Doomsday is fast approaching. Syvertsen gets real far out here; Rockson happens to recall that the nukes hit at 6:04 PM, and guess what, that’s like an hour away. Or is it? The clocks are going nuts because Salt Lake City is leaving the time-loop (or something) and the place is mired in chaos thanks to the death of the Chessman and the breaking of his mind control over the populace. It’s all real goofy, with the rooks, who had been trying to kill Rockson, now being all polite to him and helping him escape. Rockson rounds up Kim, his kids, and a few of the Runners and steals a car, racing for the portal.
We’re treated to possibly the most psychedelic sequence in the series yet, which again destroys my old theory that Jan Stacy was the New Ager of the two authors; even though Stacy departed the series with the fourth volume, we’ve still been treated to the occasional psychedelic touch. American Nightmare features a doozy of one, with Rockson stepping through the portal and being cast into what comes off like the finale of Kubrick’s 2001, flung into the blacklight poster-eque depths of time and space. He watches as the universe spins beneath him, he voyages through the Big Bang, and he experiences hundreds of thousands of lifetimes in the blink of an eye!
And, as expected, he comes to right back where he started, in the desert outside the ruins of Salt Lake City in 2092. Surprisingly, Kim, the kids, and Barrellman have made it over with him. Rockson scavenges the destroyed Russian base – no doubt torn apart by that Kala-Ka storm – and they begin the long journey to Century City. But then Kim and the others become transparent and slowly fade away, Kim sadly telling Rockson “Goodbye” as she disappears. Bizarrely enough, this actually hit home for me – I once had a dream-within-a-dream where there was a dream-world version of my wife, who came into “reality” with me (ie, the second dream), and I watched heartbroken as she slowly began to disappear…!
Anyway…it gradually dawns on Rockson that the entire damn thing might’ve just been a dream. Even his bulletproof white gi is gone…did it disappear too, or was his sealskin parka blown off in the Kala-Ka storm while Rockson was hallucinating everything, all of it the product of that poisonous heartfruit? Rockson figures he’ll never know, and the ultimate hell of it all is that it doesn’t really matter – frustratingly enough, Rockson ends American Nightmare exactly where he started, 250-some pages before: in the middle of the Utah desert, walking for his home in far-off Century City.
In other words, this volume of Doomsday Warrior is the men’s adventure equivalent of Bobby in the shower, the whole thing amounting to a big dream. While it’s filled with interesting touches, ultimately it’s undermined by its inconsequential nature. And for that matter, while the tone of the series is generally goofy, American Nightmare is just too goofy, even more cartoonish than the other volumes. That isn’t to say it’s bad, though. At the very least, it makes one want to read the next volume.
Monday, April 27, 2015
Carvings, by John Snellings
No month stated, 1987 Leisure Books
Now here’s an ‘80s horror paperback that, at least sometimes, delivers on the lurid thrills. Carvings is exactly what I wanted, just a straight-up creature featured filled with gore and zero pretension. Unfortunately the cumulative effect is a bit lost in the 400 pages of text, most of which features humdrum characters going about humdrum things. But when the gore kicks in, the author really delivers.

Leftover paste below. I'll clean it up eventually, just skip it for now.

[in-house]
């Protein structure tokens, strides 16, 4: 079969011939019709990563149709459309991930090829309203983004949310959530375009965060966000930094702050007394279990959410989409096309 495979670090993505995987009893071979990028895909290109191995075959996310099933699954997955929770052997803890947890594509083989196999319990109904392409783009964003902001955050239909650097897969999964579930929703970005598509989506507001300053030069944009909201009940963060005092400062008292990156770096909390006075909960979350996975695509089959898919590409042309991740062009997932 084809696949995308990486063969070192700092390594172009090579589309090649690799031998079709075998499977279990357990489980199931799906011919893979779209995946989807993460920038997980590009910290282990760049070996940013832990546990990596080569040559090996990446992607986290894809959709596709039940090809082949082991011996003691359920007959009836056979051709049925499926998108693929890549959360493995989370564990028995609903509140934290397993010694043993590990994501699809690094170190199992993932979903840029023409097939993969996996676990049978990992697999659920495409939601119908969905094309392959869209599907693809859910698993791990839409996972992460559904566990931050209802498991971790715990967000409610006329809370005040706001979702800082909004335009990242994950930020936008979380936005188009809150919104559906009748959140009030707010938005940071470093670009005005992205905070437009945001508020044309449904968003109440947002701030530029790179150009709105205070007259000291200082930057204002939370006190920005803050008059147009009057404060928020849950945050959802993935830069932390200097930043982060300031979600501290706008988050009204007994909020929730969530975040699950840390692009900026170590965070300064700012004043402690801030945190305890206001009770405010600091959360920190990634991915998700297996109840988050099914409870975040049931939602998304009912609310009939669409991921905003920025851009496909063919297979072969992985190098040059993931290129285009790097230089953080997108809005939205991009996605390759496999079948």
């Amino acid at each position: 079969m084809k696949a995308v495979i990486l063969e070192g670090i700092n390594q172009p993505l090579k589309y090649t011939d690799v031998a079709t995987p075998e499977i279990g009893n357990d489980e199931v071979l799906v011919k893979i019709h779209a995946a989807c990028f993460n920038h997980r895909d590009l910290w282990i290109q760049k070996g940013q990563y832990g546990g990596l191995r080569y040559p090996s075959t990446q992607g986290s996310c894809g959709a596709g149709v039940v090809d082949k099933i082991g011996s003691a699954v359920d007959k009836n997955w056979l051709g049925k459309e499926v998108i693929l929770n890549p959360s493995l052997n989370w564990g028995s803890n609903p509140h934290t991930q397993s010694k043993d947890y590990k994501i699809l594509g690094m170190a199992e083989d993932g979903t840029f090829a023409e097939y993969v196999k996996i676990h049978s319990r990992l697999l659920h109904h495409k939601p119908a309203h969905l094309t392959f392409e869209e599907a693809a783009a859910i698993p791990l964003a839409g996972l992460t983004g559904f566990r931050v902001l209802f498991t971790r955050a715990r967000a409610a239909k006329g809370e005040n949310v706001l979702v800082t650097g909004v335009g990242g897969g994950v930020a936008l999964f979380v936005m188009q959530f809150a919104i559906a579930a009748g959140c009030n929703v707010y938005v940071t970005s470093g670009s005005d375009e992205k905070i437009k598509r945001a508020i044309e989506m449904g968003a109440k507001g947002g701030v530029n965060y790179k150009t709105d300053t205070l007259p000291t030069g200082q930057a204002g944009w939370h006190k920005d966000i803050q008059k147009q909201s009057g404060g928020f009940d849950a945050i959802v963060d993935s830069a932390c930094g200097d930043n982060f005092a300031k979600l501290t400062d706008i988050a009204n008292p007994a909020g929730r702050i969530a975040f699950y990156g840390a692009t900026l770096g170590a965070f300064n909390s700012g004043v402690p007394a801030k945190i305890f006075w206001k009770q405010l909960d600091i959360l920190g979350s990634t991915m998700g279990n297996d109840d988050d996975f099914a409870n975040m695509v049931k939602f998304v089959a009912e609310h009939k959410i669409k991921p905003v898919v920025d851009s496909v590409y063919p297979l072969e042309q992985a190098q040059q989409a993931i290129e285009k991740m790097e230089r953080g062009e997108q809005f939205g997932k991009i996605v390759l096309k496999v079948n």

No clue who John Snellings is/was, but this appears to be his only novel, and given that it’s copyright him I’m assuming he was a real person and not a house name. Whoever he was, he delivers a novel firmly in the Leisure mode, very pulpy and bloody, and too long for its own good. Not to mention riddled with spelling and grammatical errors – but then, this is consistent throughout Leisure’s line, going back even to their ‘70s publications. So I’ll give the guy the benefit of the doubt; it was probably the editors.
But the plot – the plot is pure ‘80s pulp horror. Similar in a way to the long-running Puppet Master franchise, Carvings is about little wooden statues that live for nothing more than to kill, kill, kill. And they do so in quite inventive ways, from using their claws to their razor-sharp teeth to employing everyday items like scissors. A construction worker digs up a metal box on a site one day, opens it in his study that night, and finds the four “Carvings” in it…and they promptly come to life and begin their massacre. Here’s how they’re described:
Each was a foot tall, with a plump body and oblong head with long, pointed ears. Their faces were identical, and hidious[sp]. They had huge oval eyes, long flat noses and ugly rectangular mouths. The mouths were filled with gleaming saw-like teeth. Looking at them, he couldn’t help but visualize a shark’s mouth. Their bodies were covered with wooden barbs, about a half-inch in length, like thorns on a rose bush. Their hands and feet were large, unproportional to the rest of their bodies and each toe and finger held a long curved nail, like an animal’s claw.
These little bastards are sadistic. When they show up, you can be assured of a bloody good time. In my review of As Evil Does, I opined that John Tigges was “too nice” of an author for the horror genre. The same cannot be said of John Snellings. This dude will kill any of his characters, and boy he makes it count. From innocent little kids to women who just discovered they are pregnant, from heavyset veteran cops to a pair of teenagers having sex for the first time, they all meet their uber-violent, gory red deaths at the hands of the Carvings.